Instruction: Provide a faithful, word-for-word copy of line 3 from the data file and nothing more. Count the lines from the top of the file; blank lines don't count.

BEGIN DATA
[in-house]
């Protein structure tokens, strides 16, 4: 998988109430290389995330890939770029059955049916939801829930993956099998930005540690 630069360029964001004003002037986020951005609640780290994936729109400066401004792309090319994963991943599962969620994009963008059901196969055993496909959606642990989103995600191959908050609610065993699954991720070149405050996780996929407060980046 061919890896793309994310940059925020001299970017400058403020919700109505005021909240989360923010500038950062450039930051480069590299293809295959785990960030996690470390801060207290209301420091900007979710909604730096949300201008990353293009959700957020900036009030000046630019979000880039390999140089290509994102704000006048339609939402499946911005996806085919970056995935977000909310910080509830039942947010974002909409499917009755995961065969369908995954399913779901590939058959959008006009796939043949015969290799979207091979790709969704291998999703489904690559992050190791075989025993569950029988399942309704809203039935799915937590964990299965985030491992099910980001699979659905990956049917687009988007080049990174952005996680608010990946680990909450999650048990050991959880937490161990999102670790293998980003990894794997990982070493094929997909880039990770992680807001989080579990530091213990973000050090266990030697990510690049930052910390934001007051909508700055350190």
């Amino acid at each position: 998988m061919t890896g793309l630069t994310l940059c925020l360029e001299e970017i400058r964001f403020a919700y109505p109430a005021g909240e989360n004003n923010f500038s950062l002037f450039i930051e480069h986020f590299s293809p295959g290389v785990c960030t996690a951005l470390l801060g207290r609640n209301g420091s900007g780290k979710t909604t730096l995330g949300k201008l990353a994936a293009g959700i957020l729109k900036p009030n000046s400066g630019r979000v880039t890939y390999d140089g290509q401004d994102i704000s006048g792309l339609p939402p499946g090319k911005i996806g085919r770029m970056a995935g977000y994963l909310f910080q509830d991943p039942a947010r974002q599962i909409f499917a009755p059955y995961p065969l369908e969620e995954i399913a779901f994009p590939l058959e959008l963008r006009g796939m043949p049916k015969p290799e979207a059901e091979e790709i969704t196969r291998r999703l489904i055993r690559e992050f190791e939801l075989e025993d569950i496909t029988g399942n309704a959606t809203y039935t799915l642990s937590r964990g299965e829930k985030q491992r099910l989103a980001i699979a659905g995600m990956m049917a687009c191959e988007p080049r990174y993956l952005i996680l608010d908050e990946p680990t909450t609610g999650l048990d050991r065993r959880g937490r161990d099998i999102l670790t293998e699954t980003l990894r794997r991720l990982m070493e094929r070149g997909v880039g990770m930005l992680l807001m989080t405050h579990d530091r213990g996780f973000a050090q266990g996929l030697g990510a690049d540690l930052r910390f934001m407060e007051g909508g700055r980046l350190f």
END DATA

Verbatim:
């Amino acid at each position: 998988m061919t890896g793309l630069t994310l940059c925020l360029e001299e970017i400058r964001f403020a919700y109505p109430a005021g909240e989360n004003n923010f500038s950062l002037f450039i930051e480069h986020f590299s293809p295959g290389v785990c960030t996690a951005l470390l801060g207290r609640n209301g420091s900007g780290k979710t909604t730096l995330g949300k201008l990353a994936a293009g959700i957020l729109k900036p009030n000046s400066g630019r979000v880039t890939y390999d140089g290509q401004d994102i704000s006048g792309l339609p939402p499946g090319k911005i996806g085919r770029m970056a995935g977000y994963l909310f910080q509830d991943p039942a947010r974002q599962i909409f499917a009755p059955y995961p065969l369908e969620e995954i399913a779901f994009p590939l058959e959008l963008r006009g796939m043949p049916k015969p290799e979207a059901e091979e790709i969704t196969r291998r999703l489904i055993r690559e992050f190791e939801l075989e025993d569950i496909t029988g399942n309704a959606t809203y039935t799915l642990s937590r964990g299965e829930k985030q491992r099910l989103a980001i699979a659905g995600m990956m049917a687009c191959e988007p080049r990174y993956l952005i996680l608010d908050e990946p680990t909450t609610g999650l048990d050991r065993r959880g937490r161990d099998i999102l670790t293998e699954t980003l990894r794997r991720l990982m070493e094929r070149g997909v880039g990770m930005l992680l807001m989080t405050h579990d530091r213990g996780f973000a050090q266990g996929l030697g990510a690049d540690l930052r910390f934001m407060e007051g909508g700055r980046l350190f």